I also discovered that Rooster’s features “chalkboard menus” throughout the week. These are late night menus for post-10 pm meals, and the items on the chalkboard menus are no less drool-worthy than the regular menu. This is a refreshing alternative to most late-night dining options, which include deep-fried bits of unidentifiable objects and cheese plates long-past their prime. That being said, if you’re the type who likes to eat dinner at the senior-citizen-early-bird-special hour of 5 pm, this information will be of no use to you. And furthermore, you really need to get a life.

If you haven’t yet crawled out from under your rock long enough to check out the hottest new restaurant uptown, or worse, if you’re one of those delusional fools who avoids dining uptown due to “finding parking” as if it’s downtown L.A. (will save that rant for later), you’re missing out on one of the best dining experiences in town. Get in your car and go. Now.

THE SCOOP #1: Fake Short Ribs and other such tragedies

This article is the first in what will soon be a series of restaurant reviews, aptly named “THE SCOOP”.

Charlotte’s South End neighborhood is chock full of hip eateries, and after years of frequenting many of them, I finally made my debut visit to The Liberty last night. Located in the heart of South End, The Liberty is gastropub known for its craft beers on tap and tasty burgers. The vibe is laid back and the ambiance is rustic tavern-meets-modern local hotspot. Needless to say, I chose to begin the evening with a refreshing draft beer. This is where things start to go downhill. When I ask the server for a recommendation on an amber ale with some spice, she immediately scans the menu for anything labeled “amber”. How do I know this? She replies, “Here’s an amber that we have” and points to Bell’s Amber Ale. Then she mentions that they have a beer by Green Man that’s pretty good (huh?) and I comment, “Oh – that’s brewed in Asheville, right?”. She looks at the menu and says, “um, well – it’s a local beer”. I look down at the menu and see “LOCAL” in parentheses next to the Green Man ESB. Hmm…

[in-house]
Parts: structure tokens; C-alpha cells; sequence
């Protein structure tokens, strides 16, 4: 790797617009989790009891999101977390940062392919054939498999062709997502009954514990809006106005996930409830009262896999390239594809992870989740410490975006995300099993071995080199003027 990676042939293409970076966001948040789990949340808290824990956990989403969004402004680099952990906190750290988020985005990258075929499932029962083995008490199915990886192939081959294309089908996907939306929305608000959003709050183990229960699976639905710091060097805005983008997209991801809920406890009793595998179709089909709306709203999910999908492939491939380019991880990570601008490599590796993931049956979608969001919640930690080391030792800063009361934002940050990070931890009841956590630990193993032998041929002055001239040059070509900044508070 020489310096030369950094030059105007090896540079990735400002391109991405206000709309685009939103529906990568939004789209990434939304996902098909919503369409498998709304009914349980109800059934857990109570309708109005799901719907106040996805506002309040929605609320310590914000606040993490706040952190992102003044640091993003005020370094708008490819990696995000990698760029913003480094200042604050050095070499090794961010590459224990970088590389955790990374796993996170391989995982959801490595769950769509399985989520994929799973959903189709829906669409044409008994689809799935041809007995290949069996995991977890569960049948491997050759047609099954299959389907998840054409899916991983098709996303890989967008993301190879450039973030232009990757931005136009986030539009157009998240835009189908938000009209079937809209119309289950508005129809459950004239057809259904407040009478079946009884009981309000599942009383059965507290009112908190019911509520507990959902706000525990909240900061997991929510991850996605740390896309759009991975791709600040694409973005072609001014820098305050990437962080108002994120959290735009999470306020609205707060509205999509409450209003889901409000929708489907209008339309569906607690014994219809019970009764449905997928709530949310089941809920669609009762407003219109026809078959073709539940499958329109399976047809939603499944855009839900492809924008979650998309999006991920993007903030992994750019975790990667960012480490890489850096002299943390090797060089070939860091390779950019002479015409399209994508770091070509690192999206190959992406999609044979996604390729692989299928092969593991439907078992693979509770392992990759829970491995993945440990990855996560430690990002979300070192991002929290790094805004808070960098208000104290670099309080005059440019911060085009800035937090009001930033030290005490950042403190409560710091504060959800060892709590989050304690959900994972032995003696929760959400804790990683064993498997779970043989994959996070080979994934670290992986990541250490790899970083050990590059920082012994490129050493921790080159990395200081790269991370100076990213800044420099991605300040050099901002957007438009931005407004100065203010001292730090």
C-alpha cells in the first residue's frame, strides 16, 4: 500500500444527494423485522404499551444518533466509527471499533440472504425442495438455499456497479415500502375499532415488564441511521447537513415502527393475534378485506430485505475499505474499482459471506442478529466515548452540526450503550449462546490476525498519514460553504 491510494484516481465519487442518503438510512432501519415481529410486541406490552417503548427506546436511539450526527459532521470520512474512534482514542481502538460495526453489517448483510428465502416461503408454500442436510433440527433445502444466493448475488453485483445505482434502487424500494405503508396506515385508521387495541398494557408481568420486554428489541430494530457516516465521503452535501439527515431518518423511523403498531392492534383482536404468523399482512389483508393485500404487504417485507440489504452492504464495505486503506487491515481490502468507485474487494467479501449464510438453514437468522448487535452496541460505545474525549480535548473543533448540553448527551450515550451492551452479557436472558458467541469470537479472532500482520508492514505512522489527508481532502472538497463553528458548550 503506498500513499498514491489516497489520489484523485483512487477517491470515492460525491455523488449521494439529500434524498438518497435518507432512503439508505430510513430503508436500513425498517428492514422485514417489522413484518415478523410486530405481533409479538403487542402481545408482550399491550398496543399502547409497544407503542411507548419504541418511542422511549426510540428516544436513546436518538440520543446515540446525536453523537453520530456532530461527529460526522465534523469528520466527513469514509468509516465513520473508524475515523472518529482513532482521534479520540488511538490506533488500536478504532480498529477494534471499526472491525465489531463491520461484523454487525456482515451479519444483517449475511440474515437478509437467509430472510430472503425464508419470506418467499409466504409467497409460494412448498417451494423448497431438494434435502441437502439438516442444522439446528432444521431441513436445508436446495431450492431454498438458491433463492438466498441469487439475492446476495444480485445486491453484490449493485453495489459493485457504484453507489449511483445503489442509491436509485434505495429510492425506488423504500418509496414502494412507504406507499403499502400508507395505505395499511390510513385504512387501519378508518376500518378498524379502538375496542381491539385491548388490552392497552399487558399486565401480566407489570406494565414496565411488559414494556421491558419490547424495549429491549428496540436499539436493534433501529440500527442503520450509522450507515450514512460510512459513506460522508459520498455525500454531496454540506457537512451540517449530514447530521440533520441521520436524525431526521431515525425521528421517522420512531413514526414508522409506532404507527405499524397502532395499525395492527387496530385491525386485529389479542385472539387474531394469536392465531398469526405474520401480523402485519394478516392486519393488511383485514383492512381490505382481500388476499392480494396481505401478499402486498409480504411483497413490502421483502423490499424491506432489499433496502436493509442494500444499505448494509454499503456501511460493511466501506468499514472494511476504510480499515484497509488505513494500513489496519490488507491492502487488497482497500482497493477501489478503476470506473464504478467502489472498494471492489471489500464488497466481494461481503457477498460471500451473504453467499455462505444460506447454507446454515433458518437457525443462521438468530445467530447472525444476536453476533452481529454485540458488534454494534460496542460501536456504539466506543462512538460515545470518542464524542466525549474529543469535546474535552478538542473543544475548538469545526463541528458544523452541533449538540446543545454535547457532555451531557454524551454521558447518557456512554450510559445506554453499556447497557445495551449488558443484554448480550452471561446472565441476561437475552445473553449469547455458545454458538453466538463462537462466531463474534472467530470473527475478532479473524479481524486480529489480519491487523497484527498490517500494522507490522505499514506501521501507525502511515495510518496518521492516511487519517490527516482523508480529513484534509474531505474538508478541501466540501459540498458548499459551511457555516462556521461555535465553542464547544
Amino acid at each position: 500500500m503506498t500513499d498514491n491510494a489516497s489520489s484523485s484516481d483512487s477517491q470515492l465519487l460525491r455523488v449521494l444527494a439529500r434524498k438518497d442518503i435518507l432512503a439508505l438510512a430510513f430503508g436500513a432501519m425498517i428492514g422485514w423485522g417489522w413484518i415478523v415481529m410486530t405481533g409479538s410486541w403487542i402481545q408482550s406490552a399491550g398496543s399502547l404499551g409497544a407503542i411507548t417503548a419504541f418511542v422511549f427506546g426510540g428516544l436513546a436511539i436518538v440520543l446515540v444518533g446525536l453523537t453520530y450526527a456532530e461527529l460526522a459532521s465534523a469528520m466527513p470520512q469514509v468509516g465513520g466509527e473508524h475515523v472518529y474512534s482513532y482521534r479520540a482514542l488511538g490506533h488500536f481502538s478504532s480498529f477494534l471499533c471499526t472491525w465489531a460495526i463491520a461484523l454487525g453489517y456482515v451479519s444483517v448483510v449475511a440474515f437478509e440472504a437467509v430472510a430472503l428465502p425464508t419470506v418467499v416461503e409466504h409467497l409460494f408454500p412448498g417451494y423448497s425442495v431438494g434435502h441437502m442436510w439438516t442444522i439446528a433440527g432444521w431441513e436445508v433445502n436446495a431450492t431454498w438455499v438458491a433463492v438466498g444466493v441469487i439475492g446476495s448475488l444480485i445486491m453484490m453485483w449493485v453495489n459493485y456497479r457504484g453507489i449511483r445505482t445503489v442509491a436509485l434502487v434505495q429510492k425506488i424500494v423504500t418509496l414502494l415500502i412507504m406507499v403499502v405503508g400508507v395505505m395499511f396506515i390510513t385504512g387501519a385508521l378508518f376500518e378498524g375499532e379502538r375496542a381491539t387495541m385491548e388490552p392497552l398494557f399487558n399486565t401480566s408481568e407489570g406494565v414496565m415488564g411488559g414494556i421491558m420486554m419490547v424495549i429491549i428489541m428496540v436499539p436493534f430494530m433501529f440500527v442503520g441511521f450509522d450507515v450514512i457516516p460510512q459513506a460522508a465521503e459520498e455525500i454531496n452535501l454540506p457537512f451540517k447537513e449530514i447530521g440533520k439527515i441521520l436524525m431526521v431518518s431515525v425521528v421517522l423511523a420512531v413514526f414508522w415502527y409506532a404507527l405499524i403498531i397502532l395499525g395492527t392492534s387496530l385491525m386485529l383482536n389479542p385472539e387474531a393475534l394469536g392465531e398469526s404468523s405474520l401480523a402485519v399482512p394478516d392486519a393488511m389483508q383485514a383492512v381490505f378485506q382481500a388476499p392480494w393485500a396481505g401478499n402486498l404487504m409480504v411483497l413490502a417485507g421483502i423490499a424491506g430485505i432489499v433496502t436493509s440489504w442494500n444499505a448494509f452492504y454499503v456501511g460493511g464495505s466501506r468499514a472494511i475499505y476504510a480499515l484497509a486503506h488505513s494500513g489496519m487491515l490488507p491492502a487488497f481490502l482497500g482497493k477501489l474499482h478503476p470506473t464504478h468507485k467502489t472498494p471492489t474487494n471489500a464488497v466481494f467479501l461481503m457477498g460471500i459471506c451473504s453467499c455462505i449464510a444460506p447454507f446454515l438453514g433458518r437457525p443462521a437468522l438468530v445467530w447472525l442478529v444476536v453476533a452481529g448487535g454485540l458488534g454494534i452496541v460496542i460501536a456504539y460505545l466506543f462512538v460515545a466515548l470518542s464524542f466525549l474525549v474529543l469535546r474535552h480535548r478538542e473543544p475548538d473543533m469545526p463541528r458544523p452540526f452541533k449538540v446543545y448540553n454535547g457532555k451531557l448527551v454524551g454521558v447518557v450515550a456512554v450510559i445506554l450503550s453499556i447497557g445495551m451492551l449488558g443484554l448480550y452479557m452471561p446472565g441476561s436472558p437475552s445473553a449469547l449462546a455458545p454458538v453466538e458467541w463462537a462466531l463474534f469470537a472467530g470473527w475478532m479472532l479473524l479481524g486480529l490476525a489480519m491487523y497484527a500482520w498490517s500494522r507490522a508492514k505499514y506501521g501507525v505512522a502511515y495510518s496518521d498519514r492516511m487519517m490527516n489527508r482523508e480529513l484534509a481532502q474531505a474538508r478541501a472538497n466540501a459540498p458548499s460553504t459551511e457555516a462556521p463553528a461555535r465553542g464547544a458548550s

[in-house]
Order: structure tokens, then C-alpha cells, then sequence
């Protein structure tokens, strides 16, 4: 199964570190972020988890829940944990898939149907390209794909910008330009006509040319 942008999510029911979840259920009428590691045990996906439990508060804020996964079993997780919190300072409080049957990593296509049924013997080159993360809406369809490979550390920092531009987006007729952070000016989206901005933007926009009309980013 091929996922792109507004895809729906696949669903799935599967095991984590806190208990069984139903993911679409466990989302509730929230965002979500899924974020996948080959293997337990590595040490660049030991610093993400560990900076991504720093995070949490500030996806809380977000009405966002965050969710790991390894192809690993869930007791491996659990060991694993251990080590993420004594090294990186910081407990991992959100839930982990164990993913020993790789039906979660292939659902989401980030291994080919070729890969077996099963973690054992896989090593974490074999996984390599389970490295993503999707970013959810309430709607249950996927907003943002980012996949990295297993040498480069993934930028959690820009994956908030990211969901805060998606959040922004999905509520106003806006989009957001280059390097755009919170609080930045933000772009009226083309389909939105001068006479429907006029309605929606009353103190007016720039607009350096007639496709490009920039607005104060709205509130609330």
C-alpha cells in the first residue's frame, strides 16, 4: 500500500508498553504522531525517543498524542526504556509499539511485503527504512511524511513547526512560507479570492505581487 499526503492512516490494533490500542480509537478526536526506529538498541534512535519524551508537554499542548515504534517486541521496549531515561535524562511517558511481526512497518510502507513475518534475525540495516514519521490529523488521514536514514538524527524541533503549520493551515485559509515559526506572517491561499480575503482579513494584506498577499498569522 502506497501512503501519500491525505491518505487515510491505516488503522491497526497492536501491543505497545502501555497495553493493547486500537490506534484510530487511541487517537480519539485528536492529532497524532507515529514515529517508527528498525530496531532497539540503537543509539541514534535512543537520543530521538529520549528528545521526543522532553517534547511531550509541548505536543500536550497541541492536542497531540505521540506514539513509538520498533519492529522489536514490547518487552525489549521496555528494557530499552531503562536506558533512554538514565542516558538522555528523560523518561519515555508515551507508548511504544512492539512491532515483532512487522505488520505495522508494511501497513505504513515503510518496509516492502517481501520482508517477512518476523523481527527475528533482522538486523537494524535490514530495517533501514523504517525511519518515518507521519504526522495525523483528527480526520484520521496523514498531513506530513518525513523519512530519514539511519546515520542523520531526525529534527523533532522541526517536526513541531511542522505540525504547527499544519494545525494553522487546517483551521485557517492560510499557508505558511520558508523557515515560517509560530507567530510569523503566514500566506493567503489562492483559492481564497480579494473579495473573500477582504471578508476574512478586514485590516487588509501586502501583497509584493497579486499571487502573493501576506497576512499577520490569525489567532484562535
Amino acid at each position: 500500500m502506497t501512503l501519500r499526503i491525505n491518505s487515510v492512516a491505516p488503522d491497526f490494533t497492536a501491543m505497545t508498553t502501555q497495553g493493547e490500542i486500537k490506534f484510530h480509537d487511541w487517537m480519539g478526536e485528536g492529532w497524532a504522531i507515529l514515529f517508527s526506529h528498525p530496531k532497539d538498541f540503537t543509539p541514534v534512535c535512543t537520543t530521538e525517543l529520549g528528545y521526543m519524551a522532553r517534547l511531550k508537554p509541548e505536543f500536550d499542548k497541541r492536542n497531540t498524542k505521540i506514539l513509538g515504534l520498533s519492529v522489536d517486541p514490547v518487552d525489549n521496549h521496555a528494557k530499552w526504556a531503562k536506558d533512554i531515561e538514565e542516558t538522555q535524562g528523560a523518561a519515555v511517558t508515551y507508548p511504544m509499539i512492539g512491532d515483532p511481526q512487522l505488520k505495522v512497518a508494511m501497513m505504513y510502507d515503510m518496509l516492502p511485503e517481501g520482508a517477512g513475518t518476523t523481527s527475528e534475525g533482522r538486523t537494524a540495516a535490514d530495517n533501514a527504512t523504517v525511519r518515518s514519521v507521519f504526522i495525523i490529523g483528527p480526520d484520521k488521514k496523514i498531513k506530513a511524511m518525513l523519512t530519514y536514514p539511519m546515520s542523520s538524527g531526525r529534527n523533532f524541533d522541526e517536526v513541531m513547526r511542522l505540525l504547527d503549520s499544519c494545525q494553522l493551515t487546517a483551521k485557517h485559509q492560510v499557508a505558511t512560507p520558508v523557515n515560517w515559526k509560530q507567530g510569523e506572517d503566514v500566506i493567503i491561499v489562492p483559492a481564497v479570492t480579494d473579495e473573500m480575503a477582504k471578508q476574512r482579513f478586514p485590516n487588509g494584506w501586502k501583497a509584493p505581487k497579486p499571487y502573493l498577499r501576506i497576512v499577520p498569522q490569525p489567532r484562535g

So I order the Bell’s Amber along with some fried pickles, to get my week’s worth of sodium in one fell swoop. Both are happily satisfying. Although really, how could anyone screw up fried pickles? Next I order the braised short ribs. They arrive on a bed of buttery mashed potatoes, topped with collard greens. This seems to be a Southern spin on traditional French-style slow braised short ribs, and given that we’re in the South, I can appreciate this. What I don’t appreciate is that the short ribs are not, in fact, short ribs.

And now for a brief rant. When did restaurants stop using real bone-in short ribs? The Liberty is not the first establishment to do this, I’ve experienced it at Halcyon, Bask on Seaboard, and The Crepe Cellar, to name a few. Apparently, boneless beef chuck “short ribs” are now being used as a substitute for bone-in short ribs, and the results are lackluster at best. Instead of hearty, fall-off-the-bone tender meat, you have bland, dry pieces of beef that would be better served in a pot roast. Or perhaps as a snack for my dog, who is content to eat bits of plastic from her kong toy after devouring the treats inside. I realize that in a down economy restaurants must find creative ways to cut costs, but when the short ribs are the most expensive dish on the menu, they’d better damn well be real short ribs.

I digress. After wrapping up my meal with another trusty Bell’s Amber, I visit the restroom and find printed beer trivia posted on the walls. Because I’m a super-nerd for culinary trivia of any sort, this significantly brightens the evening. And so I’ll leave you with this: a fun fact about 17th century English taverns, courtesy of the women’s bathroom at The Liberty.

In old English pubs, ale was ordered by pints and quarts. When customers got unruly, the bartender would shout at them to mind their own pints and quarts and settle down. It’s where we got the phrase “mind your own p’s and q’s.”

I may pay another visit to The Liberty sometime in the future, but it sure as hell won’t be for the short ribs.